IAU puts the Hubble-Lemaître Law to the Vote – an update!

As an earlier Astronotes article reported on, during its XXX General Assembly in Vienna, held in August 2018, the International Astronomical Union (IAU) put forward a draft resolution to rename the Hubble law as the “Hubble–Lemaître law”. The resolution was proposed to recognise Lemaître’s research on the expansion of the Universe, and to pay tribute to both Lemaître and Hubble for their fundamental contributions to the development of modern cosmology.

Exo-Moons and Goblins

The discovery of planets orbiting around other stars has been one of humankinds greatest achievements. The existance of these ‘exo-planets’ can challenge our perception of our place in the universe. Since the first confirmed detection of a planet around another normal star (51 Peg) in 1995, many thousands of planets have been discovered. Indeed, it is likely that most stars will have their own system of planets. It is important in answering the question – is there intelligent life out there?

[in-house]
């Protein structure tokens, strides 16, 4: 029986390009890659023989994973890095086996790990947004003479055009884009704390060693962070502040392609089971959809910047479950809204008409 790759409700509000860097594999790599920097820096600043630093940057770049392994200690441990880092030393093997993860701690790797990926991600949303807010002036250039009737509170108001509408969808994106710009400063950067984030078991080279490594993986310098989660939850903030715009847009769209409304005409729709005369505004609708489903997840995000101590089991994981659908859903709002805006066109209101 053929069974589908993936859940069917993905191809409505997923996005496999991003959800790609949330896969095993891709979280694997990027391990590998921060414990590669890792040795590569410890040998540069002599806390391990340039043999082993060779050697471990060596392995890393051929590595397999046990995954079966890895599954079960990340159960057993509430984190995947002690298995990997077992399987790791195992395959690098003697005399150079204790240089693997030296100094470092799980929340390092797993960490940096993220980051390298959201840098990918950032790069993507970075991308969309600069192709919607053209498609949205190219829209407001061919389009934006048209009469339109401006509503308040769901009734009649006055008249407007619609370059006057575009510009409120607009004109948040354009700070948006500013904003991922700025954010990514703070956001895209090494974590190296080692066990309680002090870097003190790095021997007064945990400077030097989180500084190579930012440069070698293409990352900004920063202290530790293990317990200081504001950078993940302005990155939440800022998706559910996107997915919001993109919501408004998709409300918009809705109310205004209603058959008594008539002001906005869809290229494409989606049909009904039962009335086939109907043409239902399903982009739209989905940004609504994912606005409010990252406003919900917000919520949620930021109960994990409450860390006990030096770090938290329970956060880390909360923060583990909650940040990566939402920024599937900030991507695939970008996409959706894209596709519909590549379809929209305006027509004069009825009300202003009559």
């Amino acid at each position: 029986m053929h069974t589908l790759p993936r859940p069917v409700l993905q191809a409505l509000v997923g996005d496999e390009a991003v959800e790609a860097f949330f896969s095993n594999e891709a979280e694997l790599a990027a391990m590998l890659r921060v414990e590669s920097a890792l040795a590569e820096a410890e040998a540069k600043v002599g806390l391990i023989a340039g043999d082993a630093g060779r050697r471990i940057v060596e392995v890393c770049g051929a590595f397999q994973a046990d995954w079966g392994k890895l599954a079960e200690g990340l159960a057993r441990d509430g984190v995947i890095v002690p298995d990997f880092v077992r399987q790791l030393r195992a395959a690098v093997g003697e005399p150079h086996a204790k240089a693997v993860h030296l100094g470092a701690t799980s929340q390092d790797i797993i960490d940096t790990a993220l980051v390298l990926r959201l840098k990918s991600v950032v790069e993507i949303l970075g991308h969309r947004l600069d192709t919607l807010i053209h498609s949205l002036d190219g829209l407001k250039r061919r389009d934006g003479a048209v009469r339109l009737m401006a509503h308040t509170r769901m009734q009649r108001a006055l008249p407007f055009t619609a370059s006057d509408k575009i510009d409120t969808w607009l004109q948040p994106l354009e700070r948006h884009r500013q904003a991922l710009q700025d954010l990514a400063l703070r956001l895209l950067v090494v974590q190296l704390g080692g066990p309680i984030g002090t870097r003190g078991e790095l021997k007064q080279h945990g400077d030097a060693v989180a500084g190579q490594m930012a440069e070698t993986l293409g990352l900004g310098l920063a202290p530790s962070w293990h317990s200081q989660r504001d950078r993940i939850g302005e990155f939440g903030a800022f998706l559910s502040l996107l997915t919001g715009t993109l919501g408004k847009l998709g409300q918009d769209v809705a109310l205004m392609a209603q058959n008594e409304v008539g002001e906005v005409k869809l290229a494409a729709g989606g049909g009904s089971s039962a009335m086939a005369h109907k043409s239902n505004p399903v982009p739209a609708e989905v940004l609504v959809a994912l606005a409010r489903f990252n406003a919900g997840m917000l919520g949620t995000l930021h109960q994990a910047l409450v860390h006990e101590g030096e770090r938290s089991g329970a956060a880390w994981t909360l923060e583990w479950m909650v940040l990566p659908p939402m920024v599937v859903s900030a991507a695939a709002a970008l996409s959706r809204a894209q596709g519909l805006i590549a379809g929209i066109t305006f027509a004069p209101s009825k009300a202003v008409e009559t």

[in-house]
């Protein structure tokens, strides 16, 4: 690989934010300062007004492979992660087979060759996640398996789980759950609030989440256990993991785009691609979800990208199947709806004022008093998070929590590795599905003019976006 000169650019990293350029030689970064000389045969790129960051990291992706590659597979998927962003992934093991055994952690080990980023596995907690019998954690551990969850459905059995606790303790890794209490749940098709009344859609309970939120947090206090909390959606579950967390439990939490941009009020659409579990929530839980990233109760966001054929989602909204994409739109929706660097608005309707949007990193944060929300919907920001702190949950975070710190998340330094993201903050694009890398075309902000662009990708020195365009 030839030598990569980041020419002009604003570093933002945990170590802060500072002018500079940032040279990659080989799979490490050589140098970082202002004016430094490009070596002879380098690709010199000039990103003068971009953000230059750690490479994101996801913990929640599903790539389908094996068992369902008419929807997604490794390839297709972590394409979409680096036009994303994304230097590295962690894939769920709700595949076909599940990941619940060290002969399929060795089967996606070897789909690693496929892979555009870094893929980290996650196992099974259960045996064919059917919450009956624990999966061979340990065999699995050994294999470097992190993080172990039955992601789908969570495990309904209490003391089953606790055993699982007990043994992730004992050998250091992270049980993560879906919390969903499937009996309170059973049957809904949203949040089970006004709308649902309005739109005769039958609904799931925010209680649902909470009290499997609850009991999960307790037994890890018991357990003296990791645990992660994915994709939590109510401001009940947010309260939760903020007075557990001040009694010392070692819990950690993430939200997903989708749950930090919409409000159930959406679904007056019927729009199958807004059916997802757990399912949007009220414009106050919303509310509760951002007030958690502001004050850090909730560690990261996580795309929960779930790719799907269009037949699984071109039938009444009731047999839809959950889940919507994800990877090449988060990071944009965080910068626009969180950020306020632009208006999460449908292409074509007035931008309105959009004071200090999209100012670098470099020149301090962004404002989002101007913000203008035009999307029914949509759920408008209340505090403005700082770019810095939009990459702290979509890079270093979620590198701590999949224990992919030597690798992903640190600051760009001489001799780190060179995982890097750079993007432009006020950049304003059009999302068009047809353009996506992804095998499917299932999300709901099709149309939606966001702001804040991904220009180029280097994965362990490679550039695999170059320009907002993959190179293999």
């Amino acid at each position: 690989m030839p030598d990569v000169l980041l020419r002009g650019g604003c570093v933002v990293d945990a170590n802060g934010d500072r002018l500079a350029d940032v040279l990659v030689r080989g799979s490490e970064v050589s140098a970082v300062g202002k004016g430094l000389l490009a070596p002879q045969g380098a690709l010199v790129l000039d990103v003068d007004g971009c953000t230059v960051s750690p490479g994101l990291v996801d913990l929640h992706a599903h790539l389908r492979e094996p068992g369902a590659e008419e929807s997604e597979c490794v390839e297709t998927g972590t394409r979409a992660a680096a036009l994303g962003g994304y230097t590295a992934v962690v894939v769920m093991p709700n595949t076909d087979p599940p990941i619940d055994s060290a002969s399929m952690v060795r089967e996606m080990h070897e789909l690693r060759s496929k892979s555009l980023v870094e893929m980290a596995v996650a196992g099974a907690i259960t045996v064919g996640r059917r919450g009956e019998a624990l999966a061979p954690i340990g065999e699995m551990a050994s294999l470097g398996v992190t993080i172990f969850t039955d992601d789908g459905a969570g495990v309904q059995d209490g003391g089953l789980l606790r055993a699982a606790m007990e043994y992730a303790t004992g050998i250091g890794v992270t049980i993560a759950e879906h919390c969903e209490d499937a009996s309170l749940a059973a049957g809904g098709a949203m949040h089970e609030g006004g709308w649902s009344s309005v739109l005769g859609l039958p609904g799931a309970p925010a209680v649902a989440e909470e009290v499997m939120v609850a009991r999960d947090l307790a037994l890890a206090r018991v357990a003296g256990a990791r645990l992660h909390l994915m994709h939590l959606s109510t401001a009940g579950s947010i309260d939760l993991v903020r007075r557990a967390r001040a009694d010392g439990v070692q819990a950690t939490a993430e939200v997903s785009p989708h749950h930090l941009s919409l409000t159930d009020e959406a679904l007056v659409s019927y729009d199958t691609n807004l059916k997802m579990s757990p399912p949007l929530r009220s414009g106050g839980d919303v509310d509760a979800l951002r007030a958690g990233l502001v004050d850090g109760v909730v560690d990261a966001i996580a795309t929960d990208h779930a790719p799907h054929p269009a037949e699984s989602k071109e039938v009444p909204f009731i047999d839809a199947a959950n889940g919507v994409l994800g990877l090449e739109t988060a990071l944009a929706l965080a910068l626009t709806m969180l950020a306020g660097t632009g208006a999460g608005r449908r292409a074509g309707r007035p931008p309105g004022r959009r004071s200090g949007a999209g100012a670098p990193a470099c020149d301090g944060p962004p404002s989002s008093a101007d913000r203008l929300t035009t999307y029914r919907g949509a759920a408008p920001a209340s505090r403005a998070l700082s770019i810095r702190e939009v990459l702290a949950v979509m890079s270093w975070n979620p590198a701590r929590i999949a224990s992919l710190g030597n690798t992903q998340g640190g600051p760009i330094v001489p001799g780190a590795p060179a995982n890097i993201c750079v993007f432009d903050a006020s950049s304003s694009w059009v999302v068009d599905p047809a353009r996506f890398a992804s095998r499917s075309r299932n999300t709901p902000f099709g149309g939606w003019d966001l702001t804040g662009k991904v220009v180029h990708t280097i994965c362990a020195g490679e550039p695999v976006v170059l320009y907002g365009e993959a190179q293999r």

Hydrogen-Deficient Stars 2018 – Armagh Observatory and Planetarium

September 2018 will see over 50 astronomers from around the world gather at the Armagh Observatory and Planetarium to discuss the latest news about hydrogen-deficient stars. These stars have lost nearly all the hydrogen from which they were made, to leave only nuclear ash. Astronomers want to learn how these rare and short-lived remnants formed, and what drives their spectacular changes in brightness.